Wednesday, 16 April 2014

Would you like some ham with that ...... green egg?

Yes we are livestock farmers here on Mt. Sicker Road and raising emu for their meat and fat. But as it is Spring and the Easter weekend we should probably talk about eggs.

An emu egg is about 10 times the size of a large chicken egg so one emu egg omelette will probably feed the whole family.  It has a very thick (3 thick layers and 4 paper thin layers) shell as the 125 lb. Emu Dad will be sitting on it and rolling it around for 52 days before the chick is hatched. Some people carve designs in the shell which exposes the lighter shades of green underneath. The inside looks very much like a chicken egg except that the paler looking and milder tasting yolk is almost half of the contents. It stands to reason as the yolk is used to nourish a developing emu chick and that takes 3 times as long as a chicken.

For cooking purposes the white has a little less water content and so will beat to a fluffier texture and the larger yolk is great for baking cakes.  Some mail order companies such as Clarence Court outside of Plymouth UK send out their edible emu eggs nestled tight in fancy boxes. Their website has fantastic egg recipes from quick and easy to complex.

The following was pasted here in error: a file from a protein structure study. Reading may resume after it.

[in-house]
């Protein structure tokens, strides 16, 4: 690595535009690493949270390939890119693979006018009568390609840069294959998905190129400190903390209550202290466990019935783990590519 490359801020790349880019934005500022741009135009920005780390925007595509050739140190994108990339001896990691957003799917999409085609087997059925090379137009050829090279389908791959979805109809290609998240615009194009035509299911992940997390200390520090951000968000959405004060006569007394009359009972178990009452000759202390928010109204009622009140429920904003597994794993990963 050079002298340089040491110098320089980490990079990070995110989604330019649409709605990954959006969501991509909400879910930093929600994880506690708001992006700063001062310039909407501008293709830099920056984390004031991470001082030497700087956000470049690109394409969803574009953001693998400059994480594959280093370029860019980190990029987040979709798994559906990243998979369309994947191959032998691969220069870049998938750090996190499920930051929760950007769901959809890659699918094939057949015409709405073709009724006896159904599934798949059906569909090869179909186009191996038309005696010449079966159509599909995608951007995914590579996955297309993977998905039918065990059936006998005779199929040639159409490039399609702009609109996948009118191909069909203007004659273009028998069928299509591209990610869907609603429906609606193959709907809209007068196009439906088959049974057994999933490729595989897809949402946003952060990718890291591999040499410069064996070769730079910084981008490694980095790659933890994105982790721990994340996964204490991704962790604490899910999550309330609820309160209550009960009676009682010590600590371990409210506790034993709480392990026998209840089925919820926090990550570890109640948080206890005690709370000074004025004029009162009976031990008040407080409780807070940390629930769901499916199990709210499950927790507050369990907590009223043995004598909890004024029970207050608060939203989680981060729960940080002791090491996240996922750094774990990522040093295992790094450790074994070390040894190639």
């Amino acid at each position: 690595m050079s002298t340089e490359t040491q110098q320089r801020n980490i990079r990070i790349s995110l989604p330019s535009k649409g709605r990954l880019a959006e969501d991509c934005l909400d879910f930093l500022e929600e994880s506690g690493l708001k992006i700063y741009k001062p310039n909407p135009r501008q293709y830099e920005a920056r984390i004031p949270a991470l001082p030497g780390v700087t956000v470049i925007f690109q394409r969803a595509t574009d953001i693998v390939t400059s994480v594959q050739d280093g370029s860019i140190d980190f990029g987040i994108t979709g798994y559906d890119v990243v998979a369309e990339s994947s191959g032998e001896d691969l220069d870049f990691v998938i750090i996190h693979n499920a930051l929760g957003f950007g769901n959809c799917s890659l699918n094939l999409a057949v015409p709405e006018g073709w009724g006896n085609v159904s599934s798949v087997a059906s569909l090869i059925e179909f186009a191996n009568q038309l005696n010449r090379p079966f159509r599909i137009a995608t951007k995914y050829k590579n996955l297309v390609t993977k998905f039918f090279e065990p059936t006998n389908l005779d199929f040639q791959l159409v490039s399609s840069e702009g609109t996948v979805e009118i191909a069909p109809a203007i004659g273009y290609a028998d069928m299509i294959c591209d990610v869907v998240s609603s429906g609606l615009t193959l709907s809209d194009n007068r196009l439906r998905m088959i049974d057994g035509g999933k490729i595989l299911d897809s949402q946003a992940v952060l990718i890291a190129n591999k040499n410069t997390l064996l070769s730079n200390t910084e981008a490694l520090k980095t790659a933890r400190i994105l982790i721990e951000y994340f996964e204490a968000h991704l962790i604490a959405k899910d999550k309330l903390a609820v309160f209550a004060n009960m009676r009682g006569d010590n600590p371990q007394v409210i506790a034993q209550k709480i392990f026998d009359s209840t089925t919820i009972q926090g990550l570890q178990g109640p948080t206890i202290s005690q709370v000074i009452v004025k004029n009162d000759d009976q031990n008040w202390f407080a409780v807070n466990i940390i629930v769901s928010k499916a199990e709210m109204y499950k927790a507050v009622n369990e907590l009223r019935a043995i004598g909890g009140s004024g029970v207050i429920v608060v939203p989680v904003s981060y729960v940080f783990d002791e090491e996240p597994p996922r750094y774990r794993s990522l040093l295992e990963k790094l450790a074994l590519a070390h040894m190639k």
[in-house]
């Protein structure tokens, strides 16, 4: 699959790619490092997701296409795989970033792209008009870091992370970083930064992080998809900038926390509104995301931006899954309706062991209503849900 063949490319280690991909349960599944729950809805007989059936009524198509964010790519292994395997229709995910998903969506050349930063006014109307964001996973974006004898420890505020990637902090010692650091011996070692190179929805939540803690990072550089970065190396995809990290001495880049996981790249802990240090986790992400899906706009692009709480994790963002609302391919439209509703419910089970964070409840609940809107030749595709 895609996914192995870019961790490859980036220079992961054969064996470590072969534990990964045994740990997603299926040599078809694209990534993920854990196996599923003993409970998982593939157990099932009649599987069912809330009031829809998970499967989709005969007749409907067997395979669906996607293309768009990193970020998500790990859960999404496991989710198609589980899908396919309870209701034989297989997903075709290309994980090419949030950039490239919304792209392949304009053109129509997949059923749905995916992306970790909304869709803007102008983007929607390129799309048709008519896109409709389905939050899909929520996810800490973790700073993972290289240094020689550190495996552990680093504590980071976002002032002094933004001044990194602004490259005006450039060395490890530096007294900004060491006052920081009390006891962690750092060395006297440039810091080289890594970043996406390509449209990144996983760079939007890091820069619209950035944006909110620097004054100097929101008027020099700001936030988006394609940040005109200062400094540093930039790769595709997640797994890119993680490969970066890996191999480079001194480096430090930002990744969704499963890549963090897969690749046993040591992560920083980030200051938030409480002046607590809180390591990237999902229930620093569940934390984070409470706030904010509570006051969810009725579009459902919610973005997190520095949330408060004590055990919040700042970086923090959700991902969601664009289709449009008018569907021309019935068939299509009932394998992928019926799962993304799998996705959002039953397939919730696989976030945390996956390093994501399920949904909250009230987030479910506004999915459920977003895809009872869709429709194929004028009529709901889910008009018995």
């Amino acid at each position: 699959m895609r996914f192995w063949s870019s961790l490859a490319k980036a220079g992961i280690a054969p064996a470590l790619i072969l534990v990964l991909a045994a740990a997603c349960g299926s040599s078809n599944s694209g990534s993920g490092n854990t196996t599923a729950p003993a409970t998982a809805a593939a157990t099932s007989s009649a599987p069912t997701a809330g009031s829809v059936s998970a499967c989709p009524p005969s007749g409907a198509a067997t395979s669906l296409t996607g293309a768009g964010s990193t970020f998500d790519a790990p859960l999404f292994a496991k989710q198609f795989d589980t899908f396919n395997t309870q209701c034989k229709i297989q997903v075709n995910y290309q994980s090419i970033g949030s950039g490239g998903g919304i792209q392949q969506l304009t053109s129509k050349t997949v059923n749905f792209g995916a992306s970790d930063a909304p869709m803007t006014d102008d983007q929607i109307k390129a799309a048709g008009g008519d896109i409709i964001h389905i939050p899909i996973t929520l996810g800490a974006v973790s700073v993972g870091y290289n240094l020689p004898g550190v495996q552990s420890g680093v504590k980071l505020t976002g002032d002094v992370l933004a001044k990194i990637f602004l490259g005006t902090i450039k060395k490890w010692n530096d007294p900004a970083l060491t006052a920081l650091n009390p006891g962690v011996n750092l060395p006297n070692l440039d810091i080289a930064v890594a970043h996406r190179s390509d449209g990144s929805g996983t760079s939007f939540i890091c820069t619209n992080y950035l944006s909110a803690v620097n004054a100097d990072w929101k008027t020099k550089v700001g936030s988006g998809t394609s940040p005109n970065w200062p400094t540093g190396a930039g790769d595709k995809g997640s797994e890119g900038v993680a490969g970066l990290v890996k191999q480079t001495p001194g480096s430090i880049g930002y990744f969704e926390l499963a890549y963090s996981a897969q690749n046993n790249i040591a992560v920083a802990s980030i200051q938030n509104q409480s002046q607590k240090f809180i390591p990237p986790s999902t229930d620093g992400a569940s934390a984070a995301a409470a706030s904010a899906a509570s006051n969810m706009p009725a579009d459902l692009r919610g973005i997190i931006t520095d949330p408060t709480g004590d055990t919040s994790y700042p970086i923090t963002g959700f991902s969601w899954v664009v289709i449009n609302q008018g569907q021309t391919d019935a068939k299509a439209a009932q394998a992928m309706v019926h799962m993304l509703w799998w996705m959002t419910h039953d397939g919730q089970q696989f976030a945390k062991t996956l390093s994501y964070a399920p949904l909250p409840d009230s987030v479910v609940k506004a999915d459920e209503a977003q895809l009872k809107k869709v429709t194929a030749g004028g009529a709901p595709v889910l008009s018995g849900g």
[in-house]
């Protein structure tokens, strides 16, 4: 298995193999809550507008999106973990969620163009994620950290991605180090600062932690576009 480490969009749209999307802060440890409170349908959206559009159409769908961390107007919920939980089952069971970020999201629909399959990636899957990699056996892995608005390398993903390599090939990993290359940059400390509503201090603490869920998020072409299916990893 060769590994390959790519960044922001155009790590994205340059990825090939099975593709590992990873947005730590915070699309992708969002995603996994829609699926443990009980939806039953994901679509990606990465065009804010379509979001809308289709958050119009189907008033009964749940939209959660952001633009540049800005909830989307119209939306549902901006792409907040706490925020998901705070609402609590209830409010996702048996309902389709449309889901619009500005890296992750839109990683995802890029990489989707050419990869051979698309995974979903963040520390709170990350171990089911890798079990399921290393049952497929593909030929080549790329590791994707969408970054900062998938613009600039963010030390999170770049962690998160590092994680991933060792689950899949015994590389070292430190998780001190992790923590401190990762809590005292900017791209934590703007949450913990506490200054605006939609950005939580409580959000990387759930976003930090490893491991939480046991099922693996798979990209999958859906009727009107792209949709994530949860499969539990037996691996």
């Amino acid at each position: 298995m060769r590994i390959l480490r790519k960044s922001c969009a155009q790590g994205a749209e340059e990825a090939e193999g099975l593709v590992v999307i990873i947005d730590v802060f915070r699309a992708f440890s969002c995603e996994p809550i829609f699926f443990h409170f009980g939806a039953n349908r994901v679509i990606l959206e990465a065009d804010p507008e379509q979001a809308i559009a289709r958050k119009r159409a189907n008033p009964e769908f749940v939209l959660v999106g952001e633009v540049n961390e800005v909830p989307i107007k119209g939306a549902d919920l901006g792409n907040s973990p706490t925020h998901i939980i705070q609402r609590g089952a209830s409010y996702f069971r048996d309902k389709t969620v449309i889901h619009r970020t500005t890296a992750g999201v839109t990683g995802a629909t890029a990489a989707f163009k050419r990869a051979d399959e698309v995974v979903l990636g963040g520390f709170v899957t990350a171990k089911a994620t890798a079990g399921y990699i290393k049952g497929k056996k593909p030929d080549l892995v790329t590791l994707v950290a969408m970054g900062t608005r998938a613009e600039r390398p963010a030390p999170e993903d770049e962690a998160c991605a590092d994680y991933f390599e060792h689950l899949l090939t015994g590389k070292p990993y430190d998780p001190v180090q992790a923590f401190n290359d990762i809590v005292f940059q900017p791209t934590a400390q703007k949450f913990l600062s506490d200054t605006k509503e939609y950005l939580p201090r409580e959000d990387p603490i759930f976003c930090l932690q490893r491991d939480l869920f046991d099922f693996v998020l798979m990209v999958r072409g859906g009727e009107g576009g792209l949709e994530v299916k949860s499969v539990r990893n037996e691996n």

And from a health perspective, Japanese researchers report in 2010 that emu egg white has an unusually low allergenicity and suggest that emu egg white could replace its chicken equivalent in “industrial products”.

So no matter what kind of egg experience you have this Easter weekend we at Mt. Sicker Family Farm wish you a happy one.

Monday, 7 April 2014

In Australia when "fall is in the air" (Mar-May) it signals Emu Breeding Time

An illustration based on aboriginal style of dot painting
depicting emu (
As this emu farm is well into breeding season I thought it was time to reflect on Australian emu roots.

Using an aboriginal symbol glossary as reference here is one Canadian emu farmer's interpretation of this dot painting by Debora Cilli.

Bottom right:  The concentric circles portray the social camaraderie of the emu community. Their nomadic travels through the temperate and grassland areas of Australia are depicted by the emu footprints entering and leaving the circle. Similarly when emu bed down for the night they gather in circle formation with their heads at the centre.

Centre Line:  The meandering centre line represents a river and depicts the constant searching by emu for this life force. It also separates the 6 months of social behaviour from the mating activities of breeding pairs.

Top Left:  Shows emu mating responsibilities: after she has laid 8-12 eggs he will know it is time to go broody and he will drive her away to find another mate.